At one point during a behind-the-scenes video about the making of No Color, Dodos frontman Meric Long is hunched over a vibraphone, screaming facedown into its metal planks while a mic in the adjoining room records the tinny echoes of his yelps. He looks like a crazy person. It's good to see The Dodos back to their old ways.
"Rattle-folk" became a popular term among music writers trying to describe the sound of the band's first two albums. It was a frustratingly meaningless term, a purportedly tidy summation of something not easily summed up. But despite the vagueness of the press they were receiving, one thing was certain: The band's wild, sweet mess of foot stomping, fingerpicking and frantic drum clatter made for some seriously invigorating two-man pop. Somewhat disappointingly, a lot of the "rattle" that made those records so special was squeezed out of their last album, 2009's Time to Die. Their knack for complex melody and their notable technical prowess remained intact, but at the hand of famed indie rock producer Phil Ek, the songs were tied into such neat little packages that you almost didn't even notice them. This brings us to No Color, with Long face planted into a vibraphone, squawking away.
When it came time to record, they reunited with Beware of the Maniacs and Visiter producer John Askew to collaborate behind the boards. In a back-to-basics approach for a live-it-and-breathe-it kind of band, they holed themselves up in the studio for two months with, according to their Twitter feed, "every instrument known to man." It was a post-production decision to rid the album almost entirely of the vibraphone (and the vibraphonist) they were so excited about on Time to Die that really took them back to their basics though, operating again as a duo. Given the self-imposed restrictions of their setup—a guitar player without a pick, a drummer without a kick drum, a band without a bass player, writing dancey pop songs without synths—the two guys on board are going to have to work harder than a band with more members to produce their sound. And so they do—putting the band's visceral energy at the forefront.
For the first time ever, Long uses an electric guitar as his primary instrument, but its slight sheen is warmed by all the sonic oddities dropped into nearly every fold—this is where those tinny echoes from his vibraphone experiment come into play, or, say, the subtle flamenco twang in "Companions"—and it certainly doesn't hurt having Neko Case's distant backing vocals on every other song. Playing an electric rather than an acoustic serves to downplay the botched, warts-and-all charm of their early material in favor of more precise-sounding compositions. Again, though, it's a self-inflicted restriction that saves them from sounding sterile: Long still opts to fingerpick, giving the recording a slightly jagged quality that wouldn't be there if he used a standard pick. They're making an awful lot of noise, but it hits on a primal, intimate level.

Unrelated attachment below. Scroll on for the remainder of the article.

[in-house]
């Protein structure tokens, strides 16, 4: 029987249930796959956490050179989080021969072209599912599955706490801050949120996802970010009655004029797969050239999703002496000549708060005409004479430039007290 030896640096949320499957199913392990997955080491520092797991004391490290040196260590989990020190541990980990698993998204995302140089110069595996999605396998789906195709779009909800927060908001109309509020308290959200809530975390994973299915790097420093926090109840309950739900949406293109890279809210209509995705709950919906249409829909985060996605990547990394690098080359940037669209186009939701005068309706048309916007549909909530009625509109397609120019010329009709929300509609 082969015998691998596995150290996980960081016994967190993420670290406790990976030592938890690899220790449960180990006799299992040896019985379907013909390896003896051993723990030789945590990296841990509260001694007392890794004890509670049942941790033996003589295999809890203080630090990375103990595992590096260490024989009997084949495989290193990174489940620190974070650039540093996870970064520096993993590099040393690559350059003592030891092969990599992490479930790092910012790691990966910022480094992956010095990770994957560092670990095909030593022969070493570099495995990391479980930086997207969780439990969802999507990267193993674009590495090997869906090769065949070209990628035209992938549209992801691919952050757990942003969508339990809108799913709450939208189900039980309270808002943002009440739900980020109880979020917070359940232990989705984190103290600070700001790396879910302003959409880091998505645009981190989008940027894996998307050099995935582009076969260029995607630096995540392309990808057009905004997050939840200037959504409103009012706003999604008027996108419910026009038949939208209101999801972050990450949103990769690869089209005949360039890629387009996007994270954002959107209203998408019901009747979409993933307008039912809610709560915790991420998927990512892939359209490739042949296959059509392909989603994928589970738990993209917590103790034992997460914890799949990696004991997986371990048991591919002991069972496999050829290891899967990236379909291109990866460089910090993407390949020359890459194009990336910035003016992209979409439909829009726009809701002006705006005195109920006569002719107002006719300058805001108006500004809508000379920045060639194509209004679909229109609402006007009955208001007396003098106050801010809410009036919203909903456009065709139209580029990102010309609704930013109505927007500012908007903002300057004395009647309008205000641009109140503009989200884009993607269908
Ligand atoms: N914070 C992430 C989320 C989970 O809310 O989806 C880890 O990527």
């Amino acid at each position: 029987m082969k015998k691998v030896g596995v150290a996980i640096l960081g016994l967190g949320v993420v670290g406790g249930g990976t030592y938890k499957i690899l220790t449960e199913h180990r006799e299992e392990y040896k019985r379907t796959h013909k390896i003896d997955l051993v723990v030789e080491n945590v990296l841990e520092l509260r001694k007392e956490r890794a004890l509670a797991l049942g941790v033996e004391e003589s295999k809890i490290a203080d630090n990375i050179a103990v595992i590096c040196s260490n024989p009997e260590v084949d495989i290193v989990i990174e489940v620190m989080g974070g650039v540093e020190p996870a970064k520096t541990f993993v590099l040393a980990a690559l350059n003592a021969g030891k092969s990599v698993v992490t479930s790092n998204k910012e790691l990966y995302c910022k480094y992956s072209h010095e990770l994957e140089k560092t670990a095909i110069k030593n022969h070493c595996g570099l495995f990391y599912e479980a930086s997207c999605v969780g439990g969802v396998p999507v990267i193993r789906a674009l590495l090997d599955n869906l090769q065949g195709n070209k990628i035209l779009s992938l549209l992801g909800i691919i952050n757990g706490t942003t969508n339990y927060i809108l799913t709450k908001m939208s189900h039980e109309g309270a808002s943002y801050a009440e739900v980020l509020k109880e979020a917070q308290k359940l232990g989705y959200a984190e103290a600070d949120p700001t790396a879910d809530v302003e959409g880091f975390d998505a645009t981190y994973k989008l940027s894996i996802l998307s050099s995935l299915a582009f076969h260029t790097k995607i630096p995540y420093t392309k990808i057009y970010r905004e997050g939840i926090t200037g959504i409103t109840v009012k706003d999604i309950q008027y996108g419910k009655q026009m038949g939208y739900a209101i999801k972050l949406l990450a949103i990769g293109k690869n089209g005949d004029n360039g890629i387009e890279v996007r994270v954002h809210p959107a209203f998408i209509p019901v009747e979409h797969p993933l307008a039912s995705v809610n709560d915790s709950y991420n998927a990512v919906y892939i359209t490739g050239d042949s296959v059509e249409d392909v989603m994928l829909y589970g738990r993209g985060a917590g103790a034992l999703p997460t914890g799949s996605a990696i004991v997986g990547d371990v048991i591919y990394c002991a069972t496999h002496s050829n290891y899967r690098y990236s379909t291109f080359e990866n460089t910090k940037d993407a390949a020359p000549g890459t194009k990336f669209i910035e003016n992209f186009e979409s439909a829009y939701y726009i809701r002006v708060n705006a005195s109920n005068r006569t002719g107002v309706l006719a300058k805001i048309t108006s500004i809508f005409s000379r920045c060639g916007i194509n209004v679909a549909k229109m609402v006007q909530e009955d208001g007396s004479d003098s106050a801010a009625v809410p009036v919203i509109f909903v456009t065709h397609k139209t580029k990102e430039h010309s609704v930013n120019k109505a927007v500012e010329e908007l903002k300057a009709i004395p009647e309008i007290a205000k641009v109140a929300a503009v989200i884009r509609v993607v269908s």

The front half of the album is particularly huge-sounding, full of chattering, on-the-rim thwacks and untamed riffs, but the bigness that the Dodos achieve here is not anthemic in a theatrical, Arcade Fire kind of way or of the Animal Collective build-and-release variety. Tracks like "Good" and "When Will You Go" come off like evolved jam sessions, capturing a certain instantaneous expression that could only be possible with Long and drummer Logan Kroeber having played together for so many years. The guitar riffs and drum rhythms are tightly interlocked, but there's a pulsing back-and-forth between them, too.
Maybe the best thing about No Color is that it never seems to aim for grandeur. It just happens. "Going Under" starts off likably enough: Long is in wounded-boy mode, his vocals riding the wave of Kroeber's bobbing drums. "You're getting good at giving up/this ship is going under, going under, going under," he sings. But then, just as he's done so many times in the past, he lets out a guttural bark about halfway through, calling on the drums to engulf everything else while the ever-present whir of cymbals periodically turns to crashes. Long's vocals literally start going under the racket, but then, for no real apparent reason, he starts cooing like a bird, nonchalantly tossing off the weight of the world. Their willingness to throw caution to the wind and just go for it—whether "it" means mimicking a winged animal, screaming into a vibraphone, or just banging the shit out of drums—allows them to reach an intensity that matches a band three times their size. The Dodos' uncalculated eagerness is not lost in a current indie rock landscape where exerting so much effort is not in fashion, and maybe never has been. No Color is a kicking and screaming accusation against those jaded attitudes, well-mannered arrangements and contentment with simplicity. And the best part is, The Dodos might not even mean it to be.